In support of the Global Climate Strike
19 September 2019
The #FridaysForFuture movement has gained significant recognition in the global stand against climate change. Kick-started in August 2018 by the actions of young activist Greta Thunberg, who peacefully protested against the lack of action on climate change in front of the Swedish parliament every school day for three weeks, the movement has seen more than a million students take action globally, with hundreds of strikes taking place each week since then. 1
Though led by students, we can all be allies and amplify the voices of our young people in demanding emergency action to combat climate change. Tomorrow, millions of people will leave their workplaces and homes to join Greta in demanding climate action. We take a look at why this global day of protest is so important and how our projects here at ProVeg support Greta’s calls for justice.
What we eat affects the climate
While systemic change is crucial in creating significant improvements in the state of the planet, it is still important that, as individuals, we work towards reducing our own impact on the environment. A significant way in which our actions can help mitigate climate change includes one of the most important decisions we make each day: the food we put on our plate.
Research reveals a strong connection between animal agriculture and climate change, with studies suggesting that our personal food-related carbon footprint could be reduced by up to 50% by switching to a plant-based diet. 2 3
Though not always obvious, countless climate issues affecting our world today relate to the food we consume. The ongoing burning of the Amazon rainforest is just one example, bringing to life the connection between beef production and environmental destruction. More than 75% of deforested land in the Amazon has been transformed into pastures and crop fields for livestock,4 destroying carbon sinks, and releasing large amounts of carbon into the atmosphere.5 By choosing not to consume such climate-intensive foods, we, as consumers, can take a stand against the destruction of the planet.
Taking action with ProVeg
At ProVeg, we advocate for the consumption of plant-based foods, with the mission to reduce the global consumption of animals by 50% by the year 2040. We actively address climate change through numerous projects, two of which are directed at young people, whom we empower to make sustainable food choices. These students are demanding change, and we have a solution.
In Germany, our Aktion Pflanzen-Power (Plant-Powered Pupils) campaign empowers children to make more healthy and planet-friendly choices by educating them on the importance of sustainability and a healthy diet. The campaign has reached over 23,000 students across Germany and was awarded the prestigious Momentum for Change Award by the United Nations in 2018.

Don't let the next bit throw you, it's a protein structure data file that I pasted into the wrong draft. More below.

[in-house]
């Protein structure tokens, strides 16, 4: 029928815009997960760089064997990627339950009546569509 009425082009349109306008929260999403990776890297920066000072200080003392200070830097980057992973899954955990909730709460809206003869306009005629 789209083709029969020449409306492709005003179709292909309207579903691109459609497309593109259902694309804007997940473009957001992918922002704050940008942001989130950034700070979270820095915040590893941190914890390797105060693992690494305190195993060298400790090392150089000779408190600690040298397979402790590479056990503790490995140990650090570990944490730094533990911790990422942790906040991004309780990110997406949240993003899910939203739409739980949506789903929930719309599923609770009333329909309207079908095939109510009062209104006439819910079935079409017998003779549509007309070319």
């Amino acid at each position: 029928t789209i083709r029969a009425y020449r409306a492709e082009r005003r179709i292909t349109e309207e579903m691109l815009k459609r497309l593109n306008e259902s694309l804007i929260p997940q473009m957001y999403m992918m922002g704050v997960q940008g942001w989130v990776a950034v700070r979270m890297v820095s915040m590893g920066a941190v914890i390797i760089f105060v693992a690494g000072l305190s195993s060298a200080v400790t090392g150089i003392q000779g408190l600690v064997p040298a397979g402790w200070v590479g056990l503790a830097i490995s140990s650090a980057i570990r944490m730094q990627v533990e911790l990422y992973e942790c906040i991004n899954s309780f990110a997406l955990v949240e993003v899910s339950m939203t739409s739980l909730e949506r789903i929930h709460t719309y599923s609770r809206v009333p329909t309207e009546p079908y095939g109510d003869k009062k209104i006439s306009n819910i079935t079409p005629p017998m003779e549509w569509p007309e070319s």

In the UK, our School Plates programme, launched in June 2018, has had huge success in providing climate-friendly plant-based lunches to students by working with schools and caterers. The campaign supports schools in implementing five simple recommendations that offer simple and effective ways to reduce the climate impact of their lunch menus, with 3 million meals committed to change in 2019!
Last year’s Diet Change, not Climate Change campaign helped put the environmental impact of animal agriculture on the global climate agenda at the UN Climate Change Conference in Poland. We became an active member of the Food and Climate Alliance, where we collaborate and communicate with organisations to enhance efforts to influence policy on the issues of meat consumption and advocate the consumption of plant-based foods to mitigate climate change. We look forward to being an official observer at the next UN Climate Change Conference this December, to ensure that diet will hold a high priority status on the agenda.
Making the connection
The fight against climate change must include an awareness of the food we eat. When advocating for the climate, we should be conscious of our dietary choices. As Greta Thunberg insists, there cannot be system change without individual change.
Want a helping hand with reducing your consumption of the most environmentally damaging foods? Try our Veggie Challenge programme. With more than 90,000 participants so far, the free online tool offers plant-based recipes, tips, support and the chance to calculate how much water, land, and carbon dioxide you’ve saved by reducing animal products.
Let’s take action against the destruction of the planet by choosing sustainable plant-based foods, and supporting the youth of the world on 20 September at the Global Climate Strike.
Find out more about how you can support this important event.
|↑2||Hallström, E., A. Carlsson-Kanyama & P. Börjesson (2015): Environmental impact of dietary change: a systematic review. Journal of Cleaner Production 91, 1-11.|
|↑3||Scarborough, P. et al. (2014): Dietary greenhouse gas emissions of meat-eaters, fish-eaters, vegetarians and vegans in the UK. Climatic Change 125, p.179–192.|
|↑4, ↑5||Machovina, B., K.J. Feeley & W.J.Ripple (2015): Biodiversity conservation: The key is reducing meat consumption. Science of the Total Environment 536, p. 419-431.|